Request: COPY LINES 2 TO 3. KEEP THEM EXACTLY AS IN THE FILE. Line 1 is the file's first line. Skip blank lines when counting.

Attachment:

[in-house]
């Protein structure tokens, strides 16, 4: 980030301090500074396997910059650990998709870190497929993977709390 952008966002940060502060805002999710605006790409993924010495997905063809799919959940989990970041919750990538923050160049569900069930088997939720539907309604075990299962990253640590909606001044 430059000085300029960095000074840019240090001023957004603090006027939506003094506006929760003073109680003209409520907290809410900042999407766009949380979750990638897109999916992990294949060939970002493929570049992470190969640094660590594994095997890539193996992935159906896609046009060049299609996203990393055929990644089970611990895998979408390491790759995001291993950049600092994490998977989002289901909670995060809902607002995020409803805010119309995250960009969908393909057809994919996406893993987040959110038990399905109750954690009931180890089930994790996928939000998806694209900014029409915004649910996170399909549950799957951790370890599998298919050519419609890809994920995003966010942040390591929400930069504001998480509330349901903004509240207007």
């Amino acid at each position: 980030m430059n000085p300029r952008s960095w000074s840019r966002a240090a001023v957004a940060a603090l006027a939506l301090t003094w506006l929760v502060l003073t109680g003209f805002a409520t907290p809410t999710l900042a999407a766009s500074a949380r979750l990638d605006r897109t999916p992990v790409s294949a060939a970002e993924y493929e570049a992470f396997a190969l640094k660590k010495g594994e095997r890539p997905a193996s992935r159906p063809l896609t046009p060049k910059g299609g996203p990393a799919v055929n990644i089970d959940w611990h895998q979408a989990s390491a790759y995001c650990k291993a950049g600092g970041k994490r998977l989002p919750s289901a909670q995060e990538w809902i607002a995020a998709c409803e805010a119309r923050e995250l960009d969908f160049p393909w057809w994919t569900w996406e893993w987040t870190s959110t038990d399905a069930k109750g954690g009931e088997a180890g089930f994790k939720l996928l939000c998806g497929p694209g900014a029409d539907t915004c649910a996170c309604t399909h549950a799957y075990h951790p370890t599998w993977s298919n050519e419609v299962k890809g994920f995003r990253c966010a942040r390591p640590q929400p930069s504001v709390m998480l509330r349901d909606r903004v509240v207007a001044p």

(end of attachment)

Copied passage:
């Protein structure tokens, strides 16, 4: 980030301090500074396997910059650990998709870190497929993977709390 952008966002940060502060805002999710605006790409993924010495997905063809799919959940989990970041919750990538923050160049569900069930088997939720539907309604075990299962990253640590909606001044 430059000085300029960095000074840019240090001023957004603090006027939506003094506006929760003073109680003209409520907290809410900042999407766009949380979750990638897109999916992990294949060939970002493929570049992470190969640094660590594994095997890539193996992935159906896609046009060049299609996203990393055929990644089970611990895998979408390491790759995001291993950049600092994490998977989002289901909670995060809902607002995020409803805010119309995250960009969908393909057809994919996406893993987040959110038990399905109750954690009931180890089930994790996928939000998806694209900014029409915004649910996170399909549950799957951790370890599998298919050519419609890809994920995003966010942040390591929400930069504001998480509330349901903004509240207007």
């Amino acid at each position: 980030m430059n000085p300029r952008s960095w000074s840019r966002a240090a001023v957004a940060a603090l006027a939506l301090t003094w506006l929760v502060l003073t109680g003209f805002a409520t907290p809410t999710l900042a999407a766009s500074a949380r979750l990638d605006r897109t999916p992990v790409s294949a060939a970002e993924y493929e570049a992470f396997a190969l640094k660590k010495g594994e095997r890539p997905a193996s992935r159906p063809l896609t046009p060049k910059g299609g996203p990393a799919v055929n990644i089970d959940w611990h895998q979408a989990s390491a790759y995001c650990k291993a950049g600092g970041k994490r998977l989002p919750s289901a909670q995060e990538w809902i607002a995020a998709c409803e805010a119309r923050e995250l960009d969908f160049p393909w057809w994919t569900w996406e893993w987040t870190s959110t038990d399905a069930k109750g954690g009931e088997a180890g089930f994790k939720l996928l939000c998806g497929p694209g900014a029409d539907t915004c649910a996170c309604t399909h549950a799957y075990h951790p370890t599998w993977s298919n050519e419609v299962k890809g994920f995003r990253c966010a942040r390591p640590q929400p930069s504001v709390m998480l509330r349901d909606r903004v509240v207007a001044p």